Note: It may sound a little involved, but trust me, it’ll take 5 minutes, and once you’re used to it — it’s like peeling any other fruit or vegetable.
“The reason aloe is used for hair growth may be that it is rich in proteolytic enzymes, which heal dead skin cells while encouraging the growth of new skin cells on the scalp.” - Woman’s World
“Aloe has a similar pH level to your hair's natural pH level, a high water content, and is filled with vitamins and minerals. Aloe contains 75 active ingredients like essential amino acids and minerals like copper and zinc that have been clinically proven to help with healthy hair and hair growth." - Elle
According to University of Hawaii researchers, we can trace the use of Aloe Vera for hair loss back to the ancient Egyptians. In fact, Aloe Vera contains enzymes that directly promote healthy hair growth. These proteolytic enzymes are able to eradicate dead skin cells on the scalp that could be clogging the hair follicle, not allowing for the proper penetration of nutrients in the hair. - Simply Organic Beauty
castor oil can in fact be useful in certain cases of hair loss. castor oil in general, unlike most other oils, which can veer mostly fatty, castor oil has a nutritional makeup composed of a powerful mix of proteins, vitamins, fatty acids, and antioxidants (aka the internal workings of all the buzziest hair supplements on the market). Thus, it comes as no surprise the oil is a wonderful way to nurture the scalp and fragile hair follicles while simultaneously encouraging healthier, faster hair growth. - BYRDIE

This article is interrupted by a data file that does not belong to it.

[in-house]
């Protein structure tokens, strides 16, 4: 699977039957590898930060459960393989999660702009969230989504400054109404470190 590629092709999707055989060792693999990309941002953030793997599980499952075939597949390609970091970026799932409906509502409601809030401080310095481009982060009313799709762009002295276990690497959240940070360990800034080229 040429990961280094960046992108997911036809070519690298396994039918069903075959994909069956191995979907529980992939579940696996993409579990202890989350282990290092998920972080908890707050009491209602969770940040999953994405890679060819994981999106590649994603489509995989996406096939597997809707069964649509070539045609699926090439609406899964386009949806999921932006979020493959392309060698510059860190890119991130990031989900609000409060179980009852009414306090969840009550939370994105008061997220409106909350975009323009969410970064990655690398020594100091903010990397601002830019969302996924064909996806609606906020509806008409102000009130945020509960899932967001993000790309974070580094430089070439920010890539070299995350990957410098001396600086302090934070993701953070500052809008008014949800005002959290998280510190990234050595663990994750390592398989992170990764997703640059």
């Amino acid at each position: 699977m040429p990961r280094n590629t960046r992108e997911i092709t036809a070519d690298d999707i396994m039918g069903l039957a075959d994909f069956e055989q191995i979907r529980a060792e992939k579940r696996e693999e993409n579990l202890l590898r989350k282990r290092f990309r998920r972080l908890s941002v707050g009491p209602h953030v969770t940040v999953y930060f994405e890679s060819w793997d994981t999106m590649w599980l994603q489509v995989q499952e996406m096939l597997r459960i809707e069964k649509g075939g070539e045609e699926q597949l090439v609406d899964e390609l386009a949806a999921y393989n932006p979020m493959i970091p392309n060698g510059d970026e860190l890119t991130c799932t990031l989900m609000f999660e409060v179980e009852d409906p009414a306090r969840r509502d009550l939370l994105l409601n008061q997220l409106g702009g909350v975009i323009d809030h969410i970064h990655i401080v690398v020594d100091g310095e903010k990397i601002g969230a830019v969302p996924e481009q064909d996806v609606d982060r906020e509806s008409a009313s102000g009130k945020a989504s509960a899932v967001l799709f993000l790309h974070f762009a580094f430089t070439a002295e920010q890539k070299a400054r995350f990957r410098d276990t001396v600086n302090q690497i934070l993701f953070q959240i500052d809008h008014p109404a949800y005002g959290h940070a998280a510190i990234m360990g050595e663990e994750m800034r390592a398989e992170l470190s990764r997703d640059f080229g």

Castor oil can be used on the scalp to help prevent and remedy hair loss and it is effective at this for several reasons. Its antibacterial and antifungal properties make it beneficial against follliculitus, dandruff, and scalp infections and its ricinoleic acid content helps increase circulation to the scalp and improve hair growth. - Wellness Mama
“It leaves the hair brighter also due to its high concentration of antioxidants. it’s also rich with proteins and other nourishing minerals, which help to strengthen hair and over time and with repeated use make it stronger.” - Well + Good
Here’s what you’ll need:
DIY Hair Growth Serum with Castor Oil and Aloe Vera
2 tablespoons Castor Oil
1 tablespoon Olive Oil
1/4 cup Aloe Vera gel
a few drops peppermint oil - optional (do not apply around eyes)
Warm up castor and olive oils on top of a kettle or over warm water. This makes castor oil much easier to blend.
Add in Aloe Vera and stir well or mix in blender.
Add in peppermint oil for a cooling effect on your scalp. If you plan on using this mix around your brows or eyelashes leave out the peppermint oil, or warm up a few drops in your hands and work through hair.
Section off hair in four pieces, and apply mix starting at the scalp and working down to the ends. Note: It’s smart when using new or homemade remedies to patch test on your wrist or the back of the hairline, just in case.
Leave mix on your hair, Brows, and/or Lashes for 30 minutes before washing and conditioning as usual.
Use twice a week for best results.